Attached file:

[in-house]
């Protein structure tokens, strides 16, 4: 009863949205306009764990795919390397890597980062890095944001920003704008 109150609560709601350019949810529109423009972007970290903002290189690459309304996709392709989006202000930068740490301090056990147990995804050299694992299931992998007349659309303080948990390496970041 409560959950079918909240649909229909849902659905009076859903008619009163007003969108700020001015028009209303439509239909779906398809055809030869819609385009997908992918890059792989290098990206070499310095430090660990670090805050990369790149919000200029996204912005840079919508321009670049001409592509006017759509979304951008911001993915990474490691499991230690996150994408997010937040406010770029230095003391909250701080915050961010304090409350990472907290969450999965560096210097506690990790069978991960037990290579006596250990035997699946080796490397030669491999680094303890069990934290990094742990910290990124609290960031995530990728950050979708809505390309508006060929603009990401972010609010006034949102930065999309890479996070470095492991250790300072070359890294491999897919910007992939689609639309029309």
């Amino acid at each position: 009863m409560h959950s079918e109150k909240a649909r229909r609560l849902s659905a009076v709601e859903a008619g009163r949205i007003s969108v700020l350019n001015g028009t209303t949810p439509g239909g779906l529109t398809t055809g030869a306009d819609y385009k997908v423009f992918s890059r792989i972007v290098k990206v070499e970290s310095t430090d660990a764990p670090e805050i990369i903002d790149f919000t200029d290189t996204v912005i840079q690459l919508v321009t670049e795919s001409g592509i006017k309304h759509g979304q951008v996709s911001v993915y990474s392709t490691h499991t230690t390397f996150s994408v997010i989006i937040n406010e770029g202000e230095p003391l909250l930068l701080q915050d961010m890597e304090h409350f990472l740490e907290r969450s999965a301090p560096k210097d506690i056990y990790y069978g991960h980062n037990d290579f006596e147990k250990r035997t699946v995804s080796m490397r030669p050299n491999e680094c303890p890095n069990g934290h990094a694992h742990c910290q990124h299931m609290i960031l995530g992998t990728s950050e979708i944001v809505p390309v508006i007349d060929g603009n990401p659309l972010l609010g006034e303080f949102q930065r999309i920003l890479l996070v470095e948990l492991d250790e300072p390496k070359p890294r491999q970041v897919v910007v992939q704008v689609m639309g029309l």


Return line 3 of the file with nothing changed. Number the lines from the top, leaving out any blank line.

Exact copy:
């Amino acid at each position: 009863m409560h959950s079918e109150k909240a649909r229909r609560l849902s659905a009076v709601e859903a008619g009163r949205i007003s969108v700020l350019n001015g028009t209303t949810p439509g239909g779906l529109t398809t055809g030869a306009d819609y385009k997908v423009f992918s890059r792989i972007v290098k990206v070499e970290s310095t430090d660990a764990p670090e805050i990369i903002d790149f919000t200029d290189t996204v912005i840079q690459l919508v321009t670049e795919s001409g592509i006017k309304h759509g979304q951008v996709s911001v993915y990474s392709t490691h499991t230690t390397f996150s994408v997010i989006i937040n406010e770029g202000e230095p003391l909250l930068l701080q915050d961010m890597e304090h409350f990472l740490e907290r969450s999965a301090p560096k210097d506690i056990y990790y069978g991960h980062n037990d290579f006596e147990k250990r035997t699946v995804s080796m490397r030669p050299n491999e680094c303890p890095n069990g934290h990094a694992h742990c910290q990124h299931m609290i960031l995530g992998t990728s950050e979708i944001v809505p390309v508006i007349d060929g603009n990401p659309l972010l609010g006034e303080f949102q930065r999309i920003l890479l996070v470095e948990l492991d250790e300072p390496k070359p890294r491999q970041v897919v910007v992939q704008v689609m639309g029309l």